I set myself to learn by your going


“I set myself to learn by your going,” are the words of David Whyte in a poem dedicated to the memory of John O’Donohue, “The Wave.”  These words invigorate me, in that they describe my travels in Ireland last month, in some of John O’Donohue’s favourite places.

A few years ago, as I worked writing a myriad of things of interest to me, I struggled to make sense of what I was assembling until I read  read John O’Donohue’s blessing, “For the Time of Necessary Decision.” I saw at last the shape my writing was wanting to take. I could see the arc for Nest City. The relief I felt at being able to see my own writing left me with a great affinity for O’Donohue and his work. Even though we have never met I wonder at how his work has supported mine, and how the work that preceded his, supports mine as well.

5800 years ago a neolithic (New Stone Age) civilization lived on The Burren, on Ireland’s west coast. This early subsistence farming civilization has left its mark in the Poulnabrone Dolmen, a portal tomb. As the interpretive panels state on the site, “they are enduring reminders of sacred spaces.” I can feel the pull of people before me, in a land I have never lived in, yet a land that is a part of me in my relationship with humanity and our common journey.

Even when we can’t begin to imagine it, our work shapes our world. The work of farmers to house their dead still stands 5800 years later, when their impermanent homes are long gone. They left their awe in the world with O’Donohue, who in turn has left his awe in the world with us, the likes of David Whyte and I and innumerable others.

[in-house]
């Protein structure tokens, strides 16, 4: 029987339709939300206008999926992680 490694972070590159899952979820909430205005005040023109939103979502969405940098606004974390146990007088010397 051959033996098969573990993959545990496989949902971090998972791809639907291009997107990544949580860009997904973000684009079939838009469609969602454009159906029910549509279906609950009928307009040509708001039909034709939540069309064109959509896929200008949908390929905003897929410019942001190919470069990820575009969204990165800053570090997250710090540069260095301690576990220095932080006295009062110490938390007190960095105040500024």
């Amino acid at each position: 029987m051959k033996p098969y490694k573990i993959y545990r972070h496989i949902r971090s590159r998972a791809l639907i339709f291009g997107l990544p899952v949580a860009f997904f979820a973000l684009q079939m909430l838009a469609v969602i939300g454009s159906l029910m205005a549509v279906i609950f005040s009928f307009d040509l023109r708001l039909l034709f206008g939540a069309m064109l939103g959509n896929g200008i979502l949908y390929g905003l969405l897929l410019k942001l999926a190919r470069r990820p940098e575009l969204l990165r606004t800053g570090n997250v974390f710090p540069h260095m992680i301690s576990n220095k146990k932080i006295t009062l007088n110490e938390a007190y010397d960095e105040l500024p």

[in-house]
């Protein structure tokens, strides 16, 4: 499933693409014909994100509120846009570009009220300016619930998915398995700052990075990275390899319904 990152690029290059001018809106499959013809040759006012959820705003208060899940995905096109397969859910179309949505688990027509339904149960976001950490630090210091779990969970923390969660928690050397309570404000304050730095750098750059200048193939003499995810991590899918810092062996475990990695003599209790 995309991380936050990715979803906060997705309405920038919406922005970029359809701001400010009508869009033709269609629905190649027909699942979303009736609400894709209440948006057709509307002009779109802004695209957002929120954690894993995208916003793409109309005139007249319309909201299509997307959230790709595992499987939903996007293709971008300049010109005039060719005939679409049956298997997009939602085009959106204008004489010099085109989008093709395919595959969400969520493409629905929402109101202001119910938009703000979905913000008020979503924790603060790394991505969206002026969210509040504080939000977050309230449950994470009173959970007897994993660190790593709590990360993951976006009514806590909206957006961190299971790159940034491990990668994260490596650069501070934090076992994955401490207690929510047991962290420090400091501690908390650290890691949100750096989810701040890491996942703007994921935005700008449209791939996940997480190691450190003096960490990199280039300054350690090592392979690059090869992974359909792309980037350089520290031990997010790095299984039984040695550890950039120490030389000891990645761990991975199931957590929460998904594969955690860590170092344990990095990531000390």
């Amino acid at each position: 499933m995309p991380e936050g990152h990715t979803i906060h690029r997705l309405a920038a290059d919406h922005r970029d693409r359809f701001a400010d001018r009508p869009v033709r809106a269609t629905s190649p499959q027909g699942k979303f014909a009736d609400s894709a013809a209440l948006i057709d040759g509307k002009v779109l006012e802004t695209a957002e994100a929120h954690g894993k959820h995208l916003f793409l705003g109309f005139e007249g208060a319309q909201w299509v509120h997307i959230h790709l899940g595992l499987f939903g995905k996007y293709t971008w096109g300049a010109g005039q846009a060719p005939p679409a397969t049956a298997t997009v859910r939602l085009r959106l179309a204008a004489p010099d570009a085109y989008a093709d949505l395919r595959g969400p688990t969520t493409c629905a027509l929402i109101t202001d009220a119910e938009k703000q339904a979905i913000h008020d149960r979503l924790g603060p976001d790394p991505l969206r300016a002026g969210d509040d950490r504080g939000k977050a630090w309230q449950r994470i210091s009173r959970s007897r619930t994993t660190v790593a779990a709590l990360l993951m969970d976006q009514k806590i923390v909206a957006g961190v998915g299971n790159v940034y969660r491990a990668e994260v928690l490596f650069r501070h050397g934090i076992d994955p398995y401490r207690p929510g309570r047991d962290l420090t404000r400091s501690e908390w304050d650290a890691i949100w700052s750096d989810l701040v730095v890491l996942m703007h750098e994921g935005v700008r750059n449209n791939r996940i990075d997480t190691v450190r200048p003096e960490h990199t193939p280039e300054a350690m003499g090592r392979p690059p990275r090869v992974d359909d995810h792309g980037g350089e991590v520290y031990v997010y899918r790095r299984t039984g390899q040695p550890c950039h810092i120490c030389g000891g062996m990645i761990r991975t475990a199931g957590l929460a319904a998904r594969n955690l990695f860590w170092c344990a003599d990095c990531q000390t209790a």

It seems in place and with others, we set ourselves to learning, and we do this with our great learning partners who travel with us, before us, and ever mindful of those who will travel after us. Many of these travellers we will never meet, even those in our lifetime, but that does not mean we do not travel and learn together. We most certainly do.

I set myself to learn by John O’Donohue’s going, and David Whyte too. Thanks to them both for sharing their love and their work. It shapes our world, how we see it, and most personally, it also shapes me.


Whose “going” do you follow in your learning?


For the Time of Necessary Decision

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Further Reading

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This post is part of Chapter 8 – The City Making Exchange. Here are some plot helpers of Nest City: The Human Drive to Thrive in Cities, the book I am sharing here while I search for a publisher:

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